Packed, gassed, and caffeinated, Ron and I headed back into the teeth of the ride I had just finished the day before. Hells Canyon and the surrounding country is positively sublime. The roads twist every which way, the vistas stagger the imagination, and the signs of the might, violence, and raw power of nature are everywhere. It’s the kind of country that makes a man feel mighty small.
I (and we) rode through a lot of small towns on this trip, the kind of towns you just wouldn’t see unless you specifically planned to either go there, or wander through because you were trying hard to take the most obscure routes you could find.
Riding through, each town seemed charming, though I suspect the locals just think of them as “town” or “home” or maybe even something less affectionate. In most cases, my first thought was, “I wonder why people live here?” No doubt many former residents wondered the same thing and that’s why they’re former. But I’m quite certain that others look at places like Seattle and wonder the same thing in reverse. In fact, in particularly tiny Ukiah, Oregon, I met a woman who had just relocated from a lifetime of living in Portland, and this place is only about two miles from absolutely nowhere.
It’s not like you get to see all that much of the towns just riding through. They all seem to have at least one nifty old brick building with the faint outlines of some past advertisement on the side. Some have many. All have a school proudly announcing their mascot (Wolves, Wolverines, Pilots, Pirates, etc.) and the day the kids are expected back for the next school year. All have at least one church, some more than one, and in this part of the country, all are some version of Protestantism.
Our ride took us north along Hells Canyon (deepest river canyon in North America), back through Joseph, Wallowa to see Butch again, and thereafter around the arc of Route 84 to finally land us in Baker City in the early evening.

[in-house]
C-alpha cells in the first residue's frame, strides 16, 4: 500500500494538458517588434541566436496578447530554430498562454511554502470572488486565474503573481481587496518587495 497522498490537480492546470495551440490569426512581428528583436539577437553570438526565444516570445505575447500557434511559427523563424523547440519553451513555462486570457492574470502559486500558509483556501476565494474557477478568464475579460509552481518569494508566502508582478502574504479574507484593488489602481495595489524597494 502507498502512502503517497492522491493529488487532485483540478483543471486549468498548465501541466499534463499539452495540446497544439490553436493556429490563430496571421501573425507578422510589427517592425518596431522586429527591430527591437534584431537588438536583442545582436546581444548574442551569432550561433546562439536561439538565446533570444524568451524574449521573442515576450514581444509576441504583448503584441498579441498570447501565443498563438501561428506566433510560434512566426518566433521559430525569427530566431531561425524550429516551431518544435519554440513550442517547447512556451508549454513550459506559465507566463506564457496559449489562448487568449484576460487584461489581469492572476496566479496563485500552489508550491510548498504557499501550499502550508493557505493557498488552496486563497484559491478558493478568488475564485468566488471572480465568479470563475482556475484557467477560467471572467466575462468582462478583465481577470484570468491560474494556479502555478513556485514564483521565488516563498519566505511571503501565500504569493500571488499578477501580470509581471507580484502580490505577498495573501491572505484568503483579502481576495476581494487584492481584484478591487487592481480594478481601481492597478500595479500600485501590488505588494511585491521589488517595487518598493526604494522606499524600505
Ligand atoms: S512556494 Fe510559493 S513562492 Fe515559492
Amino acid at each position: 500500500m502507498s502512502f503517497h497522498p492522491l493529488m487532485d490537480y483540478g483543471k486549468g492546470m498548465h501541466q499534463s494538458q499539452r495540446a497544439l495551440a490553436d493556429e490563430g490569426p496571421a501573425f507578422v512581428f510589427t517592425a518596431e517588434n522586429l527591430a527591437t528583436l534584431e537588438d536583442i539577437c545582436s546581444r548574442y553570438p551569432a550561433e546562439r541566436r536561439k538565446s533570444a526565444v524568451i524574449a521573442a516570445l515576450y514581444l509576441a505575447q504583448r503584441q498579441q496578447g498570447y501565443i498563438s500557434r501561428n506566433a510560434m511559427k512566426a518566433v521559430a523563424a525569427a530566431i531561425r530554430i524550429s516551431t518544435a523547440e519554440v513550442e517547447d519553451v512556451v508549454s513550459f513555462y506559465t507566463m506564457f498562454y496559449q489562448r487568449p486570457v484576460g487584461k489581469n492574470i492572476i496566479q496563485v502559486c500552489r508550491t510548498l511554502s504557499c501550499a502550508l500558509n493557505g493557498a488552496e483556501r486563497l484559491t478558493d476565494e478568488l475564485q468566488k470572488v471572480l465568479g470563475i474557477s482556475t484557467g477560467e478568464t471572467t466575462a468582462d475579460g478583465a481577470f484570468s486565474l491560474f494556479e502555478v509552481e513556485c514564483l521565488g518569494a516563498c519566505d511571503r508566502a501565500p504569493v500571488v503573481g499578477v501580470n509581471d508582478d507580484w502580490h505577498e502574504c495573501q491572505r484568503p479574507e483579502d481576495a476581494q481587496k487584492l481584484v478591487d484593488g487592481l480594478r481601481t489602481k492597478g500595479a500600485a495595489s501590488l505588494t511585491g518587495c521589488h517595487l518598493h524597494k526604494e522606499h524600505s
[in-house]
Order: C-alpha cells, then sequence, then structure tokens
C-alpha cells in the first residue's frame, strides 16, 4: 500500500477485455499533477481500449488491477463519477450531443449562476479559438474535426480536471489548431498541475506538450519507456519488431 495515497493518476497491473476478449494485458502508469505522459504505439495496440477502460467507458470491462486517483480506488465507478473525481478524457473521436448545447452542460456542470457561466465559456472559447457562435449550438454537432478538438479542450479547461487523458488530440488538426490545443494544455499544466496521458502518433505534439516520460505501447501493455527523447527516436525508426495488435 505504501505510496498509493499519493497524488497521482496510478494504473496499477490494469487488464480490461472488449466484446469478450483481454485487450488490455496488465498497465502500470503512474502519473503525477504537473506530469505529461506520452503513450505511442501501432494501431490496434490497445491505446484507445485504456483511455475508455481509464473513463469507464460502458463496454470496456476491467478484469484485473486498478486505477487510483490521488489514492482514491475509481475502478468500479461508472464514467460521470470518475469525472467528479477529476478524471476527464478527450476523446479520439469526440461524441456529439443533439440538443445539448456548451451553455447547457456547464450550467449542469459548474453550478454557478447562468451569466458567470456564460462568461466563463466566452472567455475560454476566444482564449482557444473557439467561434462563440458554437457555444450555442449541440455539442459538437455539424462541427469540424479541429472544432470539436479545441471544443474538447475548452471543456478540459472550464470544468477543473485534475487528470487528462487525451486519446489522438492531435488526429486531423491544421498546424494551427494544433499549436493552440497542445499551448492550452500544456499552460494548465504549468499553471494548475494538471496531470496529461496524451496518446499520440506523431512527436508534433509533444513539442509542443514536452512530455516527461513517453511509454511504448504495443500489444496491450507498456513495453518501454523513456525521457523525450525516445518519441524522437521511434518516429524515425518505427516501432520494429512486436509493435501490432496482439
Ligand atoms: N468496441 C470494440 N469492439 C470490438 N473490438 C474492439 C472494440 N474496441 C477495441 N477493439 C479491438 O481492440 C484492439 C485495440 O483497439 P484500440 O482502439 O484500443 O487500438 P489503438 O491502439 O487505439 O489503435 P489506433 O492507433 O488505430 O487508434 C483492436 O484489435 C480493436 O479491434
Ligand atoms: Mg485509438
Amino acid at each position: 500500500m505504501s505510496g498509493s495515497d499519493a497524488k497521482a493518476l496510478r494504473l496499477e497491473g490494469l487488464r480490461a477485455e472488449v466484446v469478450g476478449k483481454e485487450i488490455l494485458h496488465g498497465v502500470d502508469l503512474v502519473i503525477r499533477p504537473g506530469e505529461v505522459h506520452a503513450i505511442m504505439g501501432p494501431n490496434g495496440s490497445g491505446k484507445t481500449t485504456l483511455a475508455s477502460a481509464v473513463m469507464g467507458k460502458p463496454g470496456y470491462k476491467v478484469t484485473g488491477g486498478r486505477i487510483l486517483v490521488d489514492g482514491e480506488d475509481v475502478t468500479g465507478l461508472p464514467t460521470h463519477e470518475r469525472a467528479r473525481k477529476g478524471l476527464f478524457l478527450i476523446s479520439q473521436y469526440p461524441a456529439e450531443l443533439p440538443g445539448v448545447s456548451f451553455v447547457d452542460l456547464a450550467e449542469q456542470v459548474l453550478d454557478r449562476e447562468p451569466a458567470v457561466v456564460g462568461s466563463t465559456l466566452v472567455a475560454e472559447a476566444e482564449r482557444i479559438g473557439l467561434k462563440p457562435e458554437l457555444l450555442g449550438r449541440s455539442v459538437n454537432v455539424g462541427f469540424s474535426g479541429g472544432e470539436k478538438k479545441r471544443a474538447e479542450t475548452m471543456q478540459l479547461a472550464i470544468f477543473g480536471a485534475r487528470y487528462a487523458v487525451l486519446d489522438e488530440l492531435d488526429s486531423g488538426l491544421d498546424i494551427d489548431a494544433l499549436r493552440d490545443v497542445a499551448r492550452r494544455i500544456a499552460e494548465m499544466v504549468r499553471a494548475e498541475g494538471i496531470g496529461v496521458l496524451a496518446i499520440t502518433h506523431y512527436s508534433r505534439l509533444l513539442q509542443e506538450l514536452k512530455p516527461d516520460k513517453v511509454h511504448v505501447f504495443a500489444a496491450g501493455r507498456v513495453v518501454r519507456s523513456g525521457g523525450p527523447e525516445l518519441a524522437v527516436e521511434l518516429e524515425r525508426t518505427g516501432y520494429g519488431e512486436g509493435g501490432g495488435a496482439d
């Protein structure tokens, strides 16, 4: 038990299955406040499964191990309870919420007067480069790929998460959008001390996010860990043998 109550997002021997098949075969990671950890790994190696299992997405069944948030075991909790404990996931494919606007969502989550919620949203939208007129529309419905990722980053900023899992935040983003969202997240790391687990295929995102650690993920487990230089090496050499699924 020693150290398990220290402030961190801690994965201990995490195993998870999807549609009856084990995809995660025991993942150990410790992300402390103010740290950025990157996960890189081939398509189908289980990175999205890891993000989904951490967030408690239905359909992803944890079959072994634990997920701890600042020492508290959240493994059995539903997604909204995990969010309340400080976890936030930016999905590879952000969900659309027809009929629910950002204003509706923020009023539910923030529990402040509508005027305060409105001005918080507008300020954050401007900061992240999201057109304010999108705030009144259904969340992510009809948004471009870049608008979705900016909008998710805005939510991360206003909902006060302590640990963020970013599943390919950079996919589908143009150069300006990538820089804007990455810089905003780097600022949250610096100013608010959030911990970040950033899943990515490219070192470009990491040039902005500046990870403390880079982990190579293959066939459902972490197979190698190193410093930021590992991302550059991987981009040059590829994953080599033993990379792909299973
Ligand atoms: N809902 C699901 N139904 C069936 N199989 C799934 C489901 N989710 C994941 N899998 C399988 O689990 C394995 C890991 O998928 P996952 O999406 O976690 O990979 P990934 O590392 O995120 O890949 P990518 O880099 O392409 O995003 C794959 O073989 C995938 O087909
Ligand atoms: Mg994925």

Passing through Cove, Oregon—a particularly small town on a particularly out of the way route—I began to think, “I wonder who owns the biggest house in this town? I wonder who the richest family is.” You know there is one of each in every small town everywhere in the world. In fact, three are a zillion stories in each town that differ only in detail from the next town: The one about the richest family, the one that left for the big city and made it big, the football star who amounted to nothing, the girl who got pregnant, and the family that lost everything.
And then we were gone through town and headed across the landscape towards the next, there to wonder the same things all over again.
At least once it occurred to me that the locals might have similar musings about all the people coming through town on the way to somewhere down the road. I stopped in a lot of these towns to get gas (this was the sort of territory where running the tank close to empty felt like a bad idea) and stretch my legs. The folks I did talk with seemed awfully nice and there were often young men who would shout out “nice bike” and maybe even want to stop and talk. Mostly I’m sure that my coming and going (and later our when I was riding with Ron) was cause for about zero comment and less thought. Just another couple of guys on motorcycles, interesting only because we weren’t on the dominant species, harleydavidssonsauraus.
Baker City was to be our last night together as we intended to part company and head to our respective homes the next day. Another artery clogging meal and more good conversation about all the same topics as before. There is something about riding motorcycles through God’s own backyard that brings out the philosopher in a fellow.
Baker City is a swell place for sure, billing itself as “The Premier Rural Living Experience in the Pacific Northwest.” That’s really what they say. I wouldn’t recommend staying over night there unless you can get a room in the Geiser Grand Hotel. The other alternatives are the grimmest sort of American roadside motel around, but the GG is a true gem, an Italianate, Victorian extravaganza that is steeped in history, historical firsts, and millions of dollars of dearly spent renovation dollars. I don’t know that it’s worth going to B-City just to stay at the Geiser, but it might be.